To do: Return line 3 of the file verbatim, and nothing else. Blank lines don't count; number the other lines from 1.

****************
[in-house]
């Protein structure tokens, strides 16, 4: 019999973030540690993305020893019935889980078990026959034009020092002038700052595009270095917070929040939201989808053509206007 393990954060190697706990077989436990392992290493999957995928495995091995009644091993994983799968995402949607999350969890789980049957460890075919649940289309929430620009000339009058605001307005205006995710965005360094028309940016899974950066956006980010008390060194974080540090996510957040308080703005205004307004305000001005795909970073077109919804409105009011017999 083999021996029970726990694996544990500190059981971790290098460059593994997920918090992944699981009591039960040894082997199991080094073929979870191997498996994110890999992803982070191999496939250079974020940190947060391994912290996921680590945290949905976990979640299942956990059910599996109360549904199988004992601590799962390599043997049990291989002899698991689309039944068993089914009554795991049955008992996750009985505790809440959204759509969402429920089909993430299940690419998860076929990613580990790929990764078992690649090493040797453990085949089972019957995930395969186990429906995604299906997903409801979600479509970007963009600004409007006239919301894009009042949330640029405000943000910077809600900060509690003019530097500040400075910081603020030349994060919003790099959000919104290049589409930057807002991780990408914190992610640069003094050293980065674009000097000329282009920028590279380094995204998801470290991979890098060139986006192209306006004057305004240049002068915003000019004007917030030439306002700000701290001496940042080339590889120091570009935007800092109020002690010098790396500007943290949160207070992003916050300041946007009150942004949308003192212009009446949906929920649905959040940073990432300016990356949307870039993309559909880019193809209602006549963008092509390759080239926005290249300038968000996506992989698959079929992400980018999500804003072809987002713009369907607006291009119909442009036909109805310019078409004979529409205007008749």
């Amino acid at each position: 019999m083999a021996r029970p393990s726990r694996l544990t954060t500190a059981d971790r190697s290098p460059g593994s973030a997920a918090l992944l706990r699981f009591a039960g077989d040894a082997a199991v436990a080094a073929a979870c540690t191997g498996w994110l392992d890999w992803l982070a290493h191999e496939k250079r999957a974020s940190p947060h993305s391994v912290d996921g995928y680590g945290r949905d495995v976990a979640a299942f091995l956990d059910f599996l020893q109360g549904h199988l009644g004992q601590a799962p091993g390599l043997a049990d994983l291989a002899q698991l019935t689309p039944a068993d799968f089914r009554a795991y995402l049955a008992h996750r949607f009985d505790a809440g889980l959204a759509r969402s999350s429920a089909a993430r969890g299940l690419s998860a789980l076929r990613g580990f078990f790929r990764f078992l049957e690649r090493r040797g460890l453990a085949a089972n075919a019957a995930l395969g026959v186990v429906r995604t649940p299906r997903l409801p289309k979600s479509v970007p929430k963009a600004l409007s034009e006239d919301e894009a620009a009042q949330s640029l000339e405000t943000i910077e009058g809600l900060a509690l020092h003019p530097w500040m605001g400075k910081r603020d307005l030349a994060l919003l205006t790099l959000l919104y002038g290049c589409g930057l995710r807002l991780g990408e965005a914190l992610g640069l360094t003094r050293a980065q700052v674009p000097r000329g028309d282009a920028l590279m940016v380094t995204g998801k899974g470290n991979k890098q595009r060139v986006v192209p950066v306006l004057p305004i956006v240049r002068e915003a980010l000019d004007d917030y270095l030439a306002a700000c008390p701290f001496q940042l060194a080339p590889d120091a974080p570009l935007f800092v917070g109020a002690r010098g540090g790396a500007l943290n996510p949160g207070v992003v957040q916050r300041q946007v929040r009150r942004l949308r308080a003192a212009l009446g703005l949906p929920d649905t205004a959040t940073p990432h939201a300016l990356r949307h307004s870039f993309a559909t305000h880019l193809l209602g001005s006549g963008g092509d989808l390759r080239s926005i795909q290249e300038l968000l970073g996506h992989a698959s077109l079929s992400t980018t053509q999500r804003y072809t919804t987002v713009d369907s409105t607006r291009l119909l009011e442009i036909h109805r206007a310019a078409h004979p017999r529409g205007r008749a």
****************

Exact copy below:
């Amino acid at each position: 019999m083999a021996r029970p393990s726990r694996l544990t954060t500190a059981d971790r190697s290098p460059g593994s973030a997920a918090l992944l706990r699981f009591a039960g077989d040894a082997a199991v436990a080094a073929a979870c540690t191997g498996w994110l392992d890999w992803l982070a290493h191999e496939k250079r999957a974020s940190p947060h993305s391994v912290d996921g995928y680590g945290r949905d495995v976990a979640a299942f091995l956990d059910f599996l020893q109360g549904h199988l009644g004992q601590a799962p091993g390599l043997a049990d994983l291989a002899q698991l019935t689309p039944a068993d799968f089914r009554a795991y995402l049955a008992h996750r949607f009985d505790a809440g889980l959204a759509r969402s999350s429920a089909a993430r969890g299940l690419s998860a789980l076929r990613g580990f078990f790929r990764f078992l049957e690649r090493r040797g460890l453990a085949a089972n075919a019957a995930l395969g026959v186990v429906r995604t649940p299906r997903l409801p289309k979600s479509v970007p929430k963009a600004l409007s034009e006239d919301e894009a620009a009042q949330s640029l000339e405000t943000i910077e009058g809600l900060a509690l020092h003019p530097w500040m605001g400075k910081r603020d307005l030349a994060l919003l205006t790099l959000l919104y002038g290049c589409g930057l995710r807002l991780g990408e965005a914190l992610g640069l360094t003094r050293a980065q700052v674009p000097r000329g028309d282009a920028l590279m940016v380094t995204g998801k899974g470290n991979k890098q595009r060139v986006v192209p950066v306006l004057p305004i956006v240049r002068e915003a980010l000019d004007d917030y270095l030439a306002a700000c008390p701290f001496q940042l060194a080339p590889d120091a974080p570009l935007f800092v917070g109020a002690r010098g540090g790396a500007l943290n996510p949160g207070v992003v957040q916050r300041q946007v929040r009150r942004l949308r308080a003192a212009l009446g703005l949906p929920d649905t205004a959040t940073p990432h939201a300016l990356r949307h307004s870039f993309a559909t305000h880019l193809l209602g001005s006549g963008g092509d989808l390759r080239s926005i795909q290249e300038l968000l970073g996506h992989a698959s077109l079929s992400t980018t053509q999500r804003y072809t919804t987002v713009d369907s409105t607006r291009l119909l009011e442009i036909h109805r206007a310019a078409h004979p017999r529409g205007r008749a």